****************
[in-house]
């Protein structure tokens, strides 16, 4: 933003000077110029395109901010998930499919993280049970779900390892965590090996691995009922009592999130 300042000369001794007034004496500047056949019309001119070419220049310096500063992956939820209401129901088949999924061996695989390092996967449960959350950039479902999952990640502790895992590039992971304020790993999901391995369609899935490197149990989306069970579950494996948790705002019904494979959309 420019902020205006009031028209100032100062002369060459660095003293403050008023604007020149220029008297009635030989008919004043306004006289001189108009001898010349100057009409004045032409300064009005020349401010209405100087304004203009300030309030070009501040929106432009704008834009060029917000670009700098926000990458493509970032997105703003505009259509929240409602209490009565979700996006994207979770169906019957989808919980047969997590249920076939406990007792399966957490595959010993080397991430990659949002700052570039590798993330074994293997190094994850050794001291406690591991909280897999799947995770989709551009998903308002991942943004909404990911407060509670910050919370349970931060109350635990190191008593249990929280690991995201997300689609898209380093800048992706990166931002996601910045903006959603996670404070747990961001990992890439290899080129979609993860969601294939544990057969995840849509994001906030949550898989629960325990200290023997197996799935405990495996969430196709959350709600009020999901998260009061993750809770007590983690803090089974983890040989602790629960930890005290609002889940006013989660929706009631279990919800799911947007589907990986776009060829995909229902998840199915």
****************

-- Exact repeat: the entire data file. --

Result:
[in-house]
């Protein structure tokens, strides 16, 4: 933003000077110029395109901010998930499919993280049970779900390892965590090996691995009922009592999130 300042000369001794007034004496500047056949019309001119070419220049310096500063992956939820209401129901088949999924061996695989390092996967449960959350950039479902999952990640502790895992590039992971304020790993999901391995369609899935490197149990989306069970579950494996948790705002019904494979959309 420019902020205006009031028209100032100062002369060459660095003293403050008023604007020149220029008297009635030989008919004043306004006289001189108009001898010349100057009409004045032409300064009005020349401010209405100087304004203009300030309030070009501040929106432009704008834009060029917000670009700098926000990458493509970032997105703003505009259509929240409602209490009565979700996006994207979770169906019957989808919980047969997590249920076939406990007792399966957490595959010993080397991430990659949002700052570039590798993330074994293997190094994850050794001291406690591991909280897999799947995770989709551009998903308002991942943004909404990911407060509670910050919370349970931060109350635990190191008593249990929280690991995201997300689609898209380093800048992706990166931002996601910045903006959603996670404070747990961001990992890439290899080129979609993860969601294939544990057969995840849509994001906030949550898989629960325990200290023997197996799935405990495996969430196709959350709600009020999901998260009061993750809770007590983690803090089974983890040989602790629960930890005290609002889940006013989660929706009631279990919800799911947007589907990986776009060829995909229902998840199915």